In the engine room of a quasar
Event Horizon Telescope observes the jet of a black hole in galaxy 3C 279
The first image of a black hole captured by the Event Horizon Telescope (EHT) is regarded as a scientific sensation. Now, almost exactly one year later, the researchers are following up on this collaboration and presenting images of a so-called jet spewing from the hole at the centre of quasar 3C 279. A beam of ionised gas can be seen in unprecedented details, which is shot into space by the mass giant into space at nearly the speed of light. The international team led by Jae-Young Kim from the Max Planck Institute for Radio Astronomy in Bonn studied the shape of the plasma beam near its baseline, where high-energy and variable gamma radiation is believed to be generated.
The EHT collaboration continues extracting information from the exquisite data collected in its global campaign in April 2017. Target of the observations was the quasar 3C 279, a galaxy in the constellation Virgo that scientists classify as a quasar because a point of light at its center shines ultra-bright and flickers as massive amounts of gases and stars fall into the giant black hole there. The black hole is about one billion times the mass of the sun. It is shredding the gas and stars that come near into an inferred accretion disk and we see it is squirting some of the gas back out in two fine fire-hose-like jets of plasma at speeds near the speed of light. This tells of enormous forces at play in the center.
Now, the linked-up telescopes show the sharpest-ever details, down to a resolution finer than a light-year, to better see the jet down to the expected accretion disk and to see the jet and disk in action. The newly analyzed data show the normally straight jet has an unexpected twisted shape at its base and for the first time we see features perpendicular to the jet, which first could be interpreted as the accretion disk from where jets are ejected from the poles. Comparing the images over subsequent days, we see them change in their finest details, probing jet ejection, changes that previously were seen only in numerical simulations.
Jae-Young Kim, leader of the analysis, is enthusiastic and at the same time puzzled: “We knew that every time you open a new window to the Universe you can find something new. Here, where we expected to find the region where the jet forms by going to the sharpest image possible, we find a kind of perpendicular structure. This is like finding a very different shape by opening the smallest Matryoshka doll.” Furthermore, the fact that the images change so fast has also surprised astronomers. “Relativistic jets show apparent superluminal motions, as an optical illusion, but this, perpendicular to the expectation, is new and requires careful analysis”, adds Jae-Young-Kim.
Thomas Krichbaum, who designed the observations of the source back in 2016 as Principal Investigator of the project, notes the challenging data interpretation: “Transversal apparent motions of about 20 times the speed of light are difficult to reconcile with the simple understanding of a propagating relativistic jet. This suggests the presence of propagating plasma instabilities in a bent jet or internal jet rotation”. He adds: “3C 279 was the first source in astronomy to show superluminal motions, and today, almost fifty years later, still has some surprises for us.”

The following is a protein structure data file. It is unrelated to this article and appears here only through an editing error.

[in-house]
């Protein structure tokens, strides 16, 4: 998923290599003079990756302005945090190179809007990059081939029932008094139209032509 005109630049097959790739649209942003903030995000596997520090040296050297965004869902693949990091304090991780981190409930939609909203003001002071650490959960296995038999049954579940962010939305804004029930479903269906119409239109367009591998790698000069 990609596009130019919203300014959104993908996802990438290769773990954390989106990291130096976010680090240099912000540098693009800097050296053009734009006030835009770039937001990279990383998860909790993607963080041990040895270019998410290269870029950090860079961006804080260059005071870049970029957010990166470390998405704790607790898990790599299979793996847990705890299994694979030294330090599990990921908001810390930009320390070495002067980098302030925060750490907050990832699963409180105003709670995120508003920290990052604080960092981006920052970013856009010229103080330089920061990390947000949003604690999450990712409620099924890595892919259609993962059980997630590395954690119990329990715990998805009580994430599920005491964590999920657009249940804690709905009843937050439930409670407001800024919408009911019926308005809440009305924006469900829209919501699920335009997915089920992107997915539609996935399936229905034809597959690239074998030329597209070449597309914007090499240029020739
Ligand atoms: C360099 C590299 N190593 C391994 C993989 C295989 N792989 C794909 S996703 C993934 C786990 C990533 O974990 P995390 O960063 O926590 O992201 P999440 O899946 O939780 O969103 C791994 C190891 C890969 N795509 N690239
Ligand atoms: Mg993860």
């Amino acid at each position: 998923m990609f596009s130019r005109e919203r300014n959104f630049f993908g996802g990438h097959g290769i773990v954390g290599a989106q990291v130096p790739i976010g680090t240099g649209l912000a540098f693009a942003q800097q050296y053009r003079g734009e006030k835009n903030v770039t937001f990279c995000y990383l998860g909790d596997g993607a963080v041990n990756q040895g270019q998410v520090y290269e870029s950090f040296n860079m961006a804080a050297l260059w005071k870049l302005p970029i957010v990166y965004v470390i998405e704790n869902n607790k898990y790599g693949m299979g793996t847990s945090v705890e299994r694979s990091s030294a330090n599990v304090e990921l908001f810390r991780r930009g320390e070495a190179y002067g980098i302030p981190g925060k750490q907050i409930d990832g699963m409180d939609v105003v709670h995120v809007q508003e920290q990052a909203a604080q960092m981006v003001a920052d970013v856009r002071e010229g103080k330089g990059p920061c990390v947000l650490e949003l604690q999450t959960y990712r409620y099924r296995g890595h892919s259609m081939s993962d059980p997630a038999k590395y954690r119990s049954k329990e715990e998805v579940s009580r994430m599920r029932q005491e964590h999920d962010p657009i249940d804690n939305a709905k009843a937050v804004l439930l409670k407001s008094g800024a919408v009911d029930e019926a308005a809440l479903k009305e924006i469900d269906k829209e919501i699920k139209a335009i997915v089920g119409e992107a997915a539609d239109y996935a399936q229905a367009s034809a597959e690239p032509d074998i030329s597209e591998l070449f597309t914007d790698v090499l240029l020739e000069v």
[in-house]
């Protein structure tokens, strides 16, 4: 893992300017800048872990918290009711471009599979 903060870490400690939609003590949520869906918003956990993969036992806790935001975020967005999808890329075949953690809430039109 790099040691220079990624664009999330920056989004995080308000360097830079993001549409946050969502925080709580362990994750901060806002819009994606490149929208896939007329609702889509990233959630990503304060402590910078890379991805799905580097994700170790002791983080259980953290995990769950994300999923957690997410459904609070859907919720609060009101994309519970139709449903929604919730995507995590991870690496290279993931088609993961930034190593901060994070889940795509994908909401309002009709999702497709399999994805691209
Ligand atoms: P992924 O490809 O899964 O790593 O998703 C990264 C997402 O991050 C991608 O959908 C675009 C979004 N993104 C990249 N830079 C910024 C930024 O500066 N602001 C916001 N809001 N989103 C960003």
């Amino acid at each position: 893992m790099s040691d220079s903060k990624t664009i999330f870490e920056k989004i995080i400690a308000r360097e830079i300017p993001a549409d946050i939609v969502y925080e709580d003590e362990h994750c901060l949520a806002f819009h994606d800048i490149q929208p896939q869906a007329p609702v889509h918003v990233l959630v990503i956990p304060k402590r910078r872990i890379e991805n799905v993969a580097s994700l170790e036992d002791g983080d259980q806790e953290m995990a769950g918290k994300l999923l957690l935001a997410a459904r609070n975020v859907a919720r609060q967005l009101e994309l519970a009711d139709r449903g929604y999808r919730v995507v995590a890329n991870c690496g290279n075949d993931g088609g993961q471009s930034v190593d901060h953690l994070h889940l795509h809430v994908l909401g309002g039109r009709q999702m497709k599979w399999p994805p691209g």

The telescopes contributing to this result were ALMA, APEX (jointly run by MPIfR, ESO and OSO in Sweden), the IRAM 30-meter telescope, the James Clerk Maxwell Telescope, the Large Millimeter Telescope, the Submillimeter Array, the Submillimeter Telescope, and the South Pole Telescope.
The telescopes work together using a technique called very long baseline interferometry (VLBI). This synchronises facilities around the world and exploits the rotation of our planet to form one huge, Earth-size telescope. VLBI allows the EHT to achieve a resolution of 20 micro-arcseconds — equivalent to identifying an orange on Earth as seen by an astronaut from the Moon. The data analysis to transform raw data to an image required specific computers (or correlators), hosted by the MPIfR in Bonn and the MIT Haystack Observatory.
J. Anton Zensus, Director at the MPIfR and Chair of the EHT Collaboration Board, stresses the achievement as a global effort: “Last year we could present the first image of the shadow of a black hole. Now we see unexpected changes in the shape of the jet in 3C 279, and we are not done yet. We are working on the analysis of data from the centre of our Galaxy in Sgr A*, and on other active galaxies such as Centaurus A, OJ 287, and NGC 1052. As we told last year: this is just the beginning.”
The March/April 2020 observing campaign of the EHT was cancelled due to the CoViD-19 global outbreak. The EHT Collaboration is now determined on the next steps to follow both in new observations and in the analysis of existing data.
Michael Hecht, astronomer from the MIT/Haystack Observatory and EHT Deputy Project Director, concludes: “We will now devote our full concentration to the completion of scientific publications from the 2017 data and dive into the analysis of data obtained with the enhanced EHT array in 2018. We are looking forward to observations with the EHT array expanded to eleven observatories in March of 2021”.
HOR / NJ